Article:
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Fort Lafayette Taken

From Diary of the American Revolution, Vol II. Compiled by Frank Moore and published in 1859.

May 31.—Day before yesterday, fifteen hundred men, consisting of British and Hessian grenadiers, light infantry, volunteers of Ireland and Yagers, landed on Teller’s Point, eight miles below Peekskill, on the North River,1 and the following day another party landed on the west side of the river, where they burnt some houses, and opened two small batteries, from which they threw shells, and cannonaded Fort de la Fayette across the river, all day; at the same time two galleys kept up a severe fire on the fort. They have continued their firing till eleven o’clock to-day. Meanwhile their army marched from Teller’s to Verplanck’s Point, on which the fort stands. By a flag they demanded a surrender; the parley continued two hours, when Captain Armstrong thought fit to surrender. General McDougall has not yet received a justifiable reason why the fort was given up.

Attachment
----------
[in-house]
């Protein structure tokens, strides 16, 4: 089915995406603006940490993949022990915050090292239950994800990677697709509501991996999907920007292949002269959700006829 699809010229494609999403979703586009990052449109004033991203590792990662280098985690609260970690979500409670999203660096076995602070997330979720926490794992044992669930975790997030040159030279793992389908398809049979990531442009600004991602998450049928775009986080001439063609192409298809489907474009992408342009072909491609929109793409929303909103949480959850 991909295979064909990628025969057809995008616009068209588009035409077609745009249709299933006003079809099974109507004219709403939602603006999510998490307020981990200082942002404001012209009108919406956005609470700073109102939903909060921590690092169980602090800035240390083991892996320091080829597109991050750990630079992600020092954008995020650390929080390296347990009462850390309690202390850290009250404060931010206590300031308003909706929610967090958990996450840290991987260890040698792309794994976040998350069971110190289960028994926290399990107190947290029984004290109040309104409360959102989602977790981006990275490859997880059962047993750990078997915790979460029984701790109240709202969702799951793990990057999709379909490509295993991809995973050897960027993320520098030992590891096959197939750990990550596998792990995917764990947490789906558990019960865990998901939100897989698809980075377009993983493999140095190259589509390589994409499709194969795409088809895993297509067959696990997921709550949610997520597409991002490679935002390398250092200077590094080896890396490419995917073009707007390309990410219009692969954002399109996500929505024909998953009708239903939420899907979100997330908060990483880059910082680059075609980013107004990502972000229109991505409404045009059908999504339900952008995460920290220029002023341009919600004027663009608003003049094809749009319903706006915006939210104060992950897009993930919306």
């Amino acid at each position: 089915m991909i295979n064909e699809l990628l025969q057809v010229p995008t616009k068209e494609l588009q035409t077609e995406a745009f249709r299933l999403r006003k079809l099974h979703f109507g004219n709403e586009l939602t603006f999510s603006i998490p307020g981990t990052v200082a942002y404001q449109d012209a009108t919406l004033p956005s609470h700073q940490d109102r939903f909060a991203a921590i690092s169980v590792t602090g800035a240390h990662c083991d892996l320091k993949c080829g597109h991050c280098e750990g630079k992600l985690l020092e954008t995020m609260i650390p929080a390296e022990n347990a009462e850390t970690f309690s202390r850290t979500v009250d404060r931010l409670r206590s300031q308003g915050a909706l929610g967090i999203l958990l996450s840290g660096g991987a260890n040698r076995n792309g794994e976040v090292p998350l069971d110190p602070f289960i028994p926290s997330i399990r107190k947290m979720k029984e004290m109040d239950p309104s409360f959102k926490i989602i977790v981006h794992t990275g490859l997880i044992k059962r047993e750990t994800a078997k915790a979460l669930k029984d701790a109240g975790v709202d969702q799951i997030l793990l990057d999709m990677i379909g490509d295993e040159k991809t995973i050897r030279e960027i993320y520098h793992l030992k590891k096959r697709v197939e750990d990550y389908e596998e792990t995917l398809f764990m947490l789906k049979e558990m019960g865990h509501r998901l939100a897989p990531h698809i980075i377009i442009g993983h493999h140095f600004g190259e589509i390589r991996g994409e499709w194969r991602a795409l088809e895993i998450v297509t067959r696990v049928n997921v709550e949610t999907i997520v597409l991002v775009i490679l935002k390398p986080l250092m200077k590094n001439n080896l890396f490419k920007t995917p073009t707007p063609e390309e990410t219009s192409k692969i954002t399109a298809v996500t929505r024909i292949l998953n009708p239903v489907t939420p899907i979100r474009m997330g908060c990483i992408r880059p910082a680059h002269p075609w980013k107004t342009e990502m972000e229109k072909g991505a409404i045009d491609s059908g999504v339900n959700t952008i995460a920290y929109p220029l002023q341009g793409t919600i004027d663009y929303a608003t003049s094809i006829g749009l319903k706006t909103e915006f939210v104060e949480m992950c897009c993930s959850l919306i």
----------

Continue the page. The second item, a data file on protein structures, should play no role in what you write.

This little fort was built on purpose to secure King’s ferry from the insults of the enemy’s vessels, which frequently interrupted the American boats in crossing. It was small, and would contain, with conveniency, about a company of men. The redoubt was strong, and covered a barbette battery, mounting three pieces of cannon. We had in the barbette a company of artillery; they were all drawn off but a sergeant, a corporal, and twelve privates. In the redoubt were a captain, two subalterns, three sergeants, and forty-four rank and file. They had provisions and water sufficient to serve them thirty days.2


1 In the State of New York.
2 New Jersey Gazette, June 9.